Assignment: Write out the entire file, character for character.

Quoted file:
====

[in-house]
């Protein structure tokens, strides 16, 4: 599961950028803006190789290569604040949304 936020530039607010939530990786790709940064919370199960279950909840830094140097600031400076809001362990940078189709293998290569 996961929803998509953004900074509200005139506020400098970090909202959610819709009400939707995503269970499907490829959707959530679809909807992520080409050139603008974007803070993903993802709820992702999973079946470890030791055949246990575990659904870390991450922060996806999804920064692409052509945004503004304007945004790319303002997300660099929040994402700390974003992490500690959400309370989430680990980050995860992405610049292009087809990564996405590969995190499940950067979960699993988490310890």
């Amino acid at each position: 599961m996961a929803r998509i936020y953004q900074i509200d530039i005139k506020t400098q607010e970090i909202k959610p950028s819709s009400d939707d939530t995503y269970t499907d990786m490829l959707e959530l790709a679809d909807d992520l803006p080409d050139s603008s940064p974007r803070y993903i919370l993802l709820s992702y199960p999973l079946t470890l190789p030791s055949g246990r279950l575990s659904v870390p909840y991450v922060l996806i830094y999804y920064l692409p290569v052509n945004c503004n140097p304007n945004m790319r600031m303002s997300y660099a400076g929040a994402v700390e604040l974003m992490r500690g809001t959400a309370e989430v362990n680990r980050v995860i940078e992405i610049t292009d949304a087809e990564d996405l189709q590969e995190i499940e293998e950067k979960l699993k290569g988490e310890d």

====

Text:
[in-house]
């Protein structure tokens, strides 16, 4: 599961950028803006190789290569604040949304 936020530039607010939530990786790709940064919370199960279950909840830094140097600031400076809001362990940078189709293998290569 996961929803998509953004900074509200005139506020400098970090909202959610819709009400939707995503269970499907490829959707959530679809909807992520080409050139603008974007803070993903993802709820992702999973079946470890030791055949246990575990659904870390991450922060996806999804920064692409052509945004503004304007945004790319303002997300660099929040994402700390974003992490500690959400309370989430680990980050995860992405610049292009087809990564996405590969995190499940950067979960699993988490310890």
């Amino acid at each position: 599961m996961a929803r998509i936020y953004q900074i509200d530039i005139k506020t400098q607010e970090i909202k959610p950028s819709s009400d939707d939530t995503y269970t499907d990786m490829l959707e959530l790709a679809d909807d992520l803006p080409d050139s603008s940064p974007r803070y993903i919370l993802l709820s992702y199960p999973l079946t470890l190789p030791s055949g246990r279950l575990s659904v870390p909840y991450v922060l996806i830094y999804y920064l692409p290569v052509n945004c503004n140097p304007n945004m790319r600031m303002s997300y660099a400076g929040a994402v700390e604040l974003m992490r500690g809001t959400a309370e989430v362990n680990r980050v995860i940078e992405i610049t292009d949304a087809e990564d996405l189709q590969e995190i499940e293998e950067k979960l699993k290569g988490e310890d």